Mougoué’s second book project, Transnational Histories, Nodes of Encounter, and Belonging in Africa, examines the conversion of thousands of Africans to the Baha’i faith in the 1950s and 1960s to illuminate new transnational histories. Drawing on oral histories and archival research, Mougoué argues that through Baha’ism, a religion with roots in Iran that teaches the unity and equality of all religions and peoples (including gender and racial equality), these converts, including Cameroonians, Ugandans, and Ghanaians, forged new spaces of belonging. They earned elevated positions in the Baha’i administrative system and PhDs at major universities, married into families abroad, and built transnational businesses. The social mobility and affective networks of African Baha’is, including with Black American converts, facilitated global Pan-African intellectual activism and distinct global black cosmopolitan identities.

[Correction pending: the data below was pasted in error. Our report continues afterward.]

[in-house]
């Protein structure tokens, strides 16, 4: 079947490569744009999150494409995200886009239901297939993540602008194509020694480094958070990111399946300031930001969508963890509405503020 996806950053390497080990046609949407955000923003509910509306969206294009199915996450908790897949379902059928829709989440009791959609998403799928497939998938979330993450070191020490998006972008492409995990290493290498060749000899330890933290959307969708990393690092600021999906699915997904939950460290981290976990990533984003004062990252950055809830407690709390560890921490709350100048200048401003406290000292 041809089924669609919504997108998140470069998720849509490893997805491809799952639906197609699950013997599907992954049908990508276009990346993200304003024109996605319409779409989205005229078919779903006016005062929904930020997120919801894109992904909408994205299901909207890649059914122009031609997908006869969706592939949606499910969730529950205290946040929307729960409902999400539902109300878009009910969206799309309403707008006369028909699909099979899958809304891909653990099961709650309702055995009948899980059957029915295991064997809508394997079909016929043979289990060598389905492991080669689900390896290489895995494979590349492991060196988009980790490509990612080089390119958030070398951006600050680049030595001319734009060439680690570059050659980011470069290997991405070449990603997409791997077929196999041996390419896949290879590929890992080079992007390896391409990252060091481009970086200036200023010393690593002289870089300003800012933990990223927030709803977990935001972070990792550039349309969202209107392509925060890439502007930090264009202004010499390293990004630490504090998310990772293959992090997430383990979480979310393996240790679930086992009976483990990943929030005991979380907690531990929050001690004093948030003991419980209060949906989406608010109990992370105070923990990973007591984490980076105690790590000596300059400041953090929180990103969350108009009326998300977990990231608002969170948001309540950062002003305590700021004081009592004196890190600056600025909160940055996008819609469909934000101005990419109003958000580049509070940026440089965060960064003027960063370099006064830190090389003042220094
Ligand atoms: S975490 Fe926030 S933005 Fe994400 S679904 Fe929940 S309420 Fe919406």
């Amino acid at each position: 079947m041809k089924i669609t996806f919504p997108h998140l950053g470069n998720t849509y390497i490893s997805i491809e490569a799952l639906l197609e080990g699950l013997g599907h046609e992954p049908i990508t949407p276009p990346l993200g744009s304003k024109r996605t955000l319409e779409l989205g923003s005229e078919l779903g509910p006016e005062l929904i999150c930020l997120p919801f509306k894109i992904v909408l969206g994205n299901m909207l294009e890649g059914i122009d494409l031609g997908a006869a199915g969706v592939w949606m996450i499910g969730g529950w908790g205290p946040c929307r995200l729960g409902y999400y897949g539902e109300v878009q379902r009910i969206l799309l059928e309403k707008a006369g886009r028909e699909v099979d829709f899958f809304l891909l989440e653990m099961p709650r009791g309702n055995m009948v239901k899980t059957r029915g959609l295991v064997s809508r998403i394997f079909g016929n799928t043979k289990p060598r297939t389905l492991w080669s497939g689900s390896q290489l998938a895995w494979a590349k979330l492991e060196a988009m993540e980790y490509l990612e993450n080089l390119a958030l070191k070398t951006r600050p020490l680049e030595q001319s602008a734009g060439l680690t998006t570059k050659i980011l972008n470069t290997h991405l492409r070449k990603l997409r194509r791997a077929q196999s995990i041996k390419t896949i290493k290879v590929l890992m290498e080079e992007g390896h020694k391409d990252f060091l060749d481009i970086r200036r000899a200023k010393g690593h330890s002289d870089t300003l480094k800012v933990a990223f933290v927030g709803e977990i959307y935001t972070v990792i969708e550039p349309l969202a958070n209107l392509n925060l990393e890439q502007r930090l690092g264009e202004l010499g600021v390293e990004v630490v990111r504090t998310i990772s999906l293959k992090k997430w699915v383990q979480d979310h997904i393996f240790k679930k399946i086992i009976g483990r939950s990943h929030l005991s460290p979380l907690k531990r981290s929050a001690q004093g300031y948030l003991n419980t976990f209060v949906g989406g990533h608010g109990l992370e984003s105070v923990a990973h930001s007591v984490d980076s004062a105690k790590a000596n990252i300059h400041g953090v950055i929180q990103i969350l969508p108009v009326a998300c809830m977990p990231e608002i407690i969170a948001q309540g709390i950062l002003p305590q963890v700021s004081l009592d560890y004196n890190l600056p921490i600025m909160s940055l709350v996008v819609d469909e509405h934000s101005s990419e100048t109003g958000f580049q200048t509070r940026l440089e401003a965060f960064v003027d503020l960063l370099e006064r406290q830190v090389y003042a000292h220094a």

In tracing the movements of people, cultures, and ideas across diverse spaces, this project attends to transnational mobility on the macro and micro levels. Mougoué will employ the use of “transnational biographies” (Hannerz 1996) and what she terms “nodes of encounter”—face-to-face, long-lasting affiliations, and fleeting coalitions. Mougoué weaves distinct and complex narratives about decolonization in Africa, depicting encounters through various perspectives, traversing temporal and spatial dynamics to privilege individual experiences. These encounters act as branches that sprout vibrant stories, illustrating diverse connections between Black Americans and Africans and revealing the flowering of a unique postcolonial identity grounded in racial solidarity.